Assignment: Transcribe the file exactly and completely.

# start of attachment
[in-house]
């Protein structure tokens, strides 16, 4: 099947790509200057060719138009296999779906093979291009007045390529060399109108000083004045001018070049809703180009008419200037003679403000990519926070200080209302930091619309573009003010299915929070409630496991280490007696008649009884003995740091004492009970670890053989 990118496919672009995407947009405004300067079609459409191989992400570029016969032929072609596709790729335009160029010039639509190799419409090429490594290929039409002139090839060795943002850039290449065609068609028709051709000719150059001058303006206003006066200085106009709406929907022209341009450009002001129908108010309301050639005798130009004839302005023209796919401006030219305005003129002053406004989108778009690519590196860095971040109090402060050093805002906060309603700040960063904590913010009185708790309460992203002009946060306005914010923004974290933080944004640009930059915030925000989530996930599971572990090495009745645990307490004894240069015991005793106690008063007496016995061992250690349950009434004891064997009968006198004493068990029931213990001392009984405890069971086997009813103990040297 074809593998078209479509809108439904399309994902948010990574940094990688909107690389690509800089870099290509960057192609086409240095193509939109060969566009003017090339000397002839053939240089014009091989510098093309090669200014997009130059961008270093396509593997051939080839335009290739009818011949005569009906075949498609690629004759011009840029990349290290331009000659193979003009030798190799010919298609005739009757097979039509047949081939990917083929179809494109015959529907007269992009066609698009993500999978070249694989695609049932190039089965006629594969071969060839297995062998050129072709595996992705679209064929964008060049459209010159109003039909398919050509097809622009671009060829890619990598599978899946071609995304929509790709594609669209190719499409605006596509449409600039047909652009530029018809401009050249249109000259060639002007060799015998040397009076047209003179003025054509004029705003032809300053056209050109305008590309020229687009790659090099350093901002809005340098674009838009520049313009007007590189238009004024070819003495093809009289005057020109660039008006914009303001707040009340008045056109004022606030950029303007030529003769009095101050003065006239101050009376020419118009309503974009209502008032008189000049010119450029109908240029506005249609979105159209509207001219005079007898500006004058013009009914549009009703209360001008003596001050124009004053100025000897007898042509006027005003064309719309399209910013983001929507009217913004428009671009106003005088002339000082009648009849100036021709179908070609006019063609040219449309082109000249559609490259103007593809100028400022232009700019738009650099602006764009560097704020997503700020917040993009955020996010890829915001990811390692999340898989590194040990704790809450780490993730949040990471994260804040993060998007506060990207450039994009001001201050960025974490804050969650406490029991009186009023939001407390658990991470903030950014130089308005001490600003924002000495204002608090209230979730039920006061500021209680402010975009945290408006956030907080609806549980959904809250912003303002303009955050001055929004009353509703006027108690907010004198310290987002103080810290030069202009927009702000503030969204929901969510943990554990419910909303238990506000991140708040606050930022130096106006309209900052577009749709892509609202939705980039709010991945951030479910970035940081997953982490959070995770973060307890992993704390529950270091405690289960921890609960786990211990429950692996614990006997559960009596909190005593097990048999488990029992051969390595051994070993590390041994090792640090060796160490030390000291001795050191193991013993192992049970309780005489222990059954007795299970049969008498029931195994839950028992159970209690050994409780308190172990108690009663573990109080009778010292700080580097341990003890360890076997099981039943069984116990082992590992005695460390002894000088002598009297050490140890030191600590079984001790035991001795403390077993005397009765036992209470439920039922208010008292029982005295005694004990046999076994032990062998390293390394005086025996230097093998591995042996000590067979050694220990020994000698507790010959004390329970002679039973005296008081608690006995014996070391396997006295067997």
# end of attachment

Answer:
[in-house]
């Protein structure tokens, strides 16, 4: 099947790509200057060719138009296999779906093979291009007045390529060399109108000083004045001018070049809703180009008419200037003679403000990519926070200080209302930091619309573009003010299915929070409630496991280490007696008649009884003995740091004492009970670890053989 990118496919672009995407947009405004300067079609459409191989992400570029016969032929072609596709790729335009160029010039639509190799419409090429490594290929039409002139090839060795943002850039290449065609068609028709051709000719150059001058303006206003006066200085106009709406929907022209341009450009002001129908108010309301050639005798130009004839302005023209796919401006030219305005003129002053406004989108778009690519590196860095971040109090402060050093805002906060309603700040960063904590913010009185708790309460992203002009946060306005914010923004974290933080944004640009930059915030925000989530996930599971572990090495009745645990307490004894240069015991005793106690008063007496016995061992250690349950009434004891064997009968006198004493068990029931213990001392009984405890069971086997009813103990040297 074809593998078209479509809108439904399309994902948010990574940094990688909107690389690509800089870099290509960057192609086409240095193509939109060969566009003017090339000397002839053939240089014009091989510098093309090669200014997009130059961008270093396509593997051939080839335009290739009818011949005569009906075949498609690629004759011009840029990349290290331009000659193979003009030798190799010919298609005739009757097979039509047949081939990917083929179809494109015959529907007269992009066609698009993500999978070249694989695609049932190039089965006629594969071969060839297995062998050129072709595996992705679209064929964008060049459209010159109003039909398919050509097809622009671009060829890619990598599978899946071609995304929509790709594609669209190719499409605006596509449409600039047909652009530029018809401009050249249109000259060639002007060799015998040397009076047209003179003025054509004029705003032809300053056209050109305008590309020229687009790659090099350093901002809005340098674009838009520049313009007007590189238009004024070819003495093809009289005057020109660039008006914009303001707040009340008045056109004022606030950029303007030529003769009095101050003065006239101050009376020419118009309503974009209502008032008189000049010119450029109908240029506005249609979105159209509207001219005079007898500006004058013009009914549009009703209360001008003596001050124009004053100025000897007898042509006027005003064309719309399209910013983001929507009217913004428009671009106003005088002339000082009648009849100036021709179908070609006019063609040219449309082109000249559609490259103007593809100028400022232009700019738009650099602006764009560097704020997503700020917040993009955020996010890829915001990811390692999340898989590194040990704790809450780490993730949040990471994260804040993060998007506060990207450039994009001001201050960025974490804050969650406490029991009186009023939001407390658990991470903030950014130089308005001490600003924002000495204002608090209230979730039920006061500021209680402010975009945290408006956030907080609806549980959904809250912003303002303009955050001055929004009353509703006027108690907010004198310290987002103080810290030069202009927009702000503030969204929901969510943990554990419910909303238990506000991140708040606050930022130096106006309209900052577009749709892509609202939705980039709010991945951030479910970035940081997953982490959070995770973060307890992993704390529950270091405690289960921890609960786990211990429950692996614990006997559960009596909190005593097990048999488990029992051969390595051994070993590390041994090792640090060796160490030390000291001795050191193991013993192992049970309780005489222990059954007795299970049969008498029931195994839950028992159970209690050994409780308190172990108690009663573990109080009778010292700080580097341990003890360890076997099981039943069984116990082992590992005695460390002894000088002598009297050490140890030191600590079984001790035991001795403390077993005397009765036992209470439920039922208010008292029982005295005694004990046999076994032990062998390293390394005086025996230097093998591995042996000590067979050694220990020994000698507790010959004390329970002679039973005296008081608690006995014996070391396997006295067997």